Paul Batters at Silver Screen Classics is our host for The 2021 Classic Literature On Film Blogathan on April 2nd, 3rd, and 4th. The articles: day one, day two, day three
The Wind in the Willows by Kenneth Grahame (1859-1932) grew out of bedtime stories for the Scottish author's only son Alastair (1900-1920). Grahame was an older father, whose own childhood was interrupted by death and displacement and does not seem to have easily communicated with a son dealing with health problems. The stories of the denizens of the riverbank and wildwood may not have been the perfect familial bridge, but have survived to the delight of generations of other families and readers.
The tale of Rat messing about in his boats, and Mole discovering the world above ground, of the disruptive otters, the mystical Pan, the wise old Badger, and of the impetuous and conceited Toad of Toad Hall is reflective, amusing, and adventurous.
The story of Toad's run-in with the law due to his mania for motor cars was adapted for the stage by A.A. Milne in 1929 as Toad of Toad Hall. This was the first of many adaptations on stage and screen, both big and small to this day.
The Disney Studio released the compilation film The Adventures of Ichabod and Mr. Toad in 1949. Since that initial theatrical release, the two segments have often been shown or released as separate shorts. "Ichabod" refers to Washington Irving's The Legend of Sleepy Hollow narrated by Bing Crosby. Basil Rathbone narrated The Wind in the Willows having chosen Toad as "the greatest character in British literature" over Sherlock Holmes.
While the Disney script touches on the dry humour of the characters, and their manners and traditions, they follow the route taken by Milne's play. This animated featurette focuses on Toad and his escapades. Toad is the wealthiest of all the animals along the river. The grand estate Toad Hall is the community's pride. Toad, who considers himself the best of fellows and the best of friends is a bit of a loose cannon. No one knows quite when a new obsession will overtake him and in pursuit of his single-minded adventures, he never considers the consequences.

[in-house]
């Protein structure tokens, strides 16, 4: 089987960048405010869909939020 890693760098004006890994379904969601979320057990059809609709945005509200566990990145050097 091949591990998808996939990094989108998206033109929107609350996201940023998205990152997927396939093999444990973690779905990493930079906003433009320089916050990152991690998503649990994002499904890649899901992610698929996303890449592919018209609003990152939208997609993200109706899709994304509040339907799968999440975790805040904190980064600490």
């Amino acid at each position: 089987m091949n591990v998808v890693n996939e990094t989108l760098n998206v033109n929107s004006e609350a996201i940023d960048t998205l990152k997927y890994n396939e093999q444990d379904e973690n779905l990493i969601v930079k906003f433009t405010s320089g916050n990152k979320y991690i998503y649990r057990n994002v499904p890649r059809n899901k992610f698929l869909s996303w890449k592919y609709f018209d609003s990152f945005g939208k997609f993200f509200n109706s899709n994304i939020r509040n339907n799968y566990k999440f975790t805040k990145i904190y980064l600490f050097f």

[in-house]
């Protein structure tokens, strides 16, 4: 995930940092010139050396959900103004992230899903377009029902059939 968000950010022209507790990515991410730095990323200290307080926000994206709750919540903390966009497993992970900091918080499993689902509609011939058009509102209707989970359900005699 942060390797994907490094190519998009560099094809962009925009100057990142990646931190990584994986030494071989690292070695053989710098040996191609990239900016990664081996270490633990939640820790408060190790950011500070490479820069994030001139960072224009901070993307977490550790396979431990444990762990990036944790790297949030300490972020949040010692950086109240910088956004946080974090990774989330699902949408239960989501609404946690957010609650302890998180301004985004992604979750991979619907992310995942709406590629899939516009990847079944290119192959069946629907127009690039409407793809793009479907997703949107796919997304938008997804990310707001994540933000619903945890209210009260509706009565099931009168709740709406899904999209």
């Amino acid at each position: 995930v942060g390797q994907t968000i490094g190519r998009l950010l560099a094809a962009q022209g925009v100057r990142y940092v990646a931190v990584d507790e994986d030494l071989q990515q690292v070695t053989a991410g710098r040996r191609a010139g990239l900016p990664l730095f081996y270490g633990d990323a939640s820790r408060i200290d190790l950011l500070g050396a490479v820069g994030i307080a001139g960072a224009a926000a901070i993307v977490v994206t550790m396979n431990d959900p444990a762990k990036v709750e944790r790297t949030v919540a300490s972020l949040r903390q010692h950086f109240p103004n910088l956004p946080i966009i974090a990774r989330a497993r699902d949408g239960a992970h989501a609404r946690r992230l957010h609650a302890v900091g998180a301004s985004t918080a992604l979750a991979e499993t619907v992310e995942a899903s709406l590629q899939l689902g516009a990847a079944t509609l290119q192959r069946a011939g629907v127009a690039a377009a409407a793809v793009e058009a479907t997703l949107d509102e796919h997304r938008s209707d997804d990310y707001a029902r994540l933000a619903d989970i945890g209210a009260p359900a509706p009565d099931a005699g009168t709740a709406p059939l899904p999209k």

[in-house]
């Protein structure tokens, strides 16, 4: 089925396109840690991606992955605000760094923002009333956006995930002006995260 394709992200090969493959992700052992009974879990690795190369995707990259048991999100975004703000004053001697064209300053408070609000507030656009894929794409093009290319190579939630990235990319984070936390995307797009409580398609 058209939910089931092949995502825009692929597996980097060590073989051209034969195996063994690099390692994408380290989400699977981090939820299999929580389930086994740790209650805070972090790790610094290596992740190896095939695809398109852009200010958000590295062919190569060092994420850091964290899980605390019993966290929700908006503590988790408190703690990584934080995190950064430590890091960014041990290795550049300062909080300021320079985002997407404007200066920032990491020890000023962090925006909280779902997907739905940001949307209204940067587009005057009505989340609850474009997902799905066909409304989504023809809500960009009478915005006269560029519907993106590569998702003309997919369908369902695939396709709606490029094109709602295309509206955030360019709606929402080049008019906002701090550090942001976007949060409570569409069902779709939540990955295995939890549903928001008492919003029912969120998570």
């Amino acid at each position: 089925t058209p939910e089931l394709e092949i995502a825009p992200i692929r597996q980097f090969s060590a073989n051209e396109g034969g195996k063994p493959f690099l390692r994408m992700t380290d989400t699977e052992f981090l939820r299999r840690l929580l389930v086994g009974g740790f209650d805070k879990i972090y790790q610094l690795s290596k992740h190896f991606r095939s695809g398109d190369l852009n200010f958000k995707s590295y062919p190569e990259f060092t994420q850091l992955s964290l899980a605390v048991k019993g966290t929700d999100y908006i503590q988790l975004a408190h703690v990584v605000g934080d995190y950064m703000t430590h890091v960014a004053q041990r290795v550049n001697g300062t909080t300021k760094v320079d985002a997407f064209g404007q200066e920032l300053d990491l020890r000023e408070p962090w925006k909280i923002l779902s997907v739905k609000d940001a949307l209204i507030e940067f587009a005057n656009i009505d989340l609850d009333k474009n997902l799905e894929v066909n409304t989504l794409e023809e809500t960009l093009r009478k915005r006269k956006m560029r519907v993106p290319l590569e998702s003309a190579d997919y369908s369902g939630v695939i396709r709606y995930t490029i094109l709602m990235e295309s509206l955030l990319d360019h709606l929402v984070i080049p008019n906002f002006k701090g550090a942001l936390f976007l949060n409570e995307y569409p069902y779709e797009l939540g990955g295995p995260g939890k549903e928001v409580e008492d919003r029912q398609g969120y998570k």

When motorcars enter his life, Toad becomes completely unhinged and is jailed as a car thief. Toad's escape and his reclaiming of his ancestral home from the true villains give the artists and animators an opportunity to cut loose with a rollicking slapstick finale. The backgrounds and the character design are exquisitely done and the colours a mix of the subdued and the vibrant to compliment the story. Imprudent he may be, but Toad in a Disney movie is no thief.
J. Pat O'Malley as Cyril Proudbottom
The voice cast adds immeasurably to the story. Eric Blore (Top Hat) as Toad is just as one would imagine him. Claud Alister, who was a perfect Algy Longworth to Ralph Richardson's Bulldog Drummond was born to play the Water Rat, as well as Sir Giles in Disney's The Reluctant Dragon.
Disney put two characters of their own in the story. First, Toad's companion in trouble, a horse named Cyril Proudbottom voiced by J. Pat O'Malley (The Jungle Book) who is a hoot, then a barman named Winkie voiced by the Oscar-winning composer of Dumbo, Oliver Wallace.
Toad on the page takes to the country in a lavishly outfitted caravan with his friends Rat and Mole. Toad on the screen and the disreputable Cyril rampage throughout the countryside foretelling Toad's attitude once he gets into a motorcar. The pair have their own rollicking theme, The Merrily Song. It was the inspiration for the popular Disneyland attraction, Mr. Toad's Wild Ride.
This entertaining musical short is a fun introduction to these characters, as it was for my children, with genuine laughs and memorable moments. Over the years, I have become quite fond of the entire effect bracketed by the wry narration of Basil Rathbone.
Cosgrove Hall Films 1983 TV movie The Wind in the Willows is a total charmer. It begins with the music. The theme by Keith Hopwood and Malcolm Rowe conveys the memory of something long ago and a lullaby. We are prepared to enjoy the storytelling.
The fidelity to its source is wisely presented, editing judiciously and highlighting fondly recalled characters and events. The artist's backgrounds provide a real-world for the characters to inhabit. The character design is meticulous and the stop-motion animation is top-notch.
The voice casting and the work of the actors is delightful. Ian Carmichael is the dreamy and stubborn Rat. Richard Pearson the shy and loyal Mole. Sir Michael Horden is the wise and no-nonsense Badger. David Jason is the unforgettable Toad.
Peter Sallis, Sir Michael Horden, David Jason, Richard Pearson
The Wind in the Willows' popularity led to a television series, 1984-1988 which saw Ian Carmichael taking on the role of the narrator and Peter Sallis performing the role of Rat.
The seasons and all their customs, their opportunity to enjoy life in the country are leisurely presented. The enduring friendship of our characters is touchingly told. The troublesome Toad is what he is, everybody knows it, and although he brings his closest pals to their wit's end, no animal will be left behind (except for weasels and stoats, and the like).
Toad on the page and Toad on the screen are harmonious in the adventure of the caravan. They have their own theme to share in On the Open Road. Wouldn't you love to have that caravan?
The Wind in the Willows was awarded the BAFTA in 1984 for Best Children's Programme (Entertainment/Drama) and nominated for Best Animated Film.
Adaptions of The Wind in the Willows are numerous and varied on the stage, on television, in movies, both live action, and all manner of animation. Perhaps your favourite is one of the many or one yet to be produced. The two highlighted here retain a special place in my heart.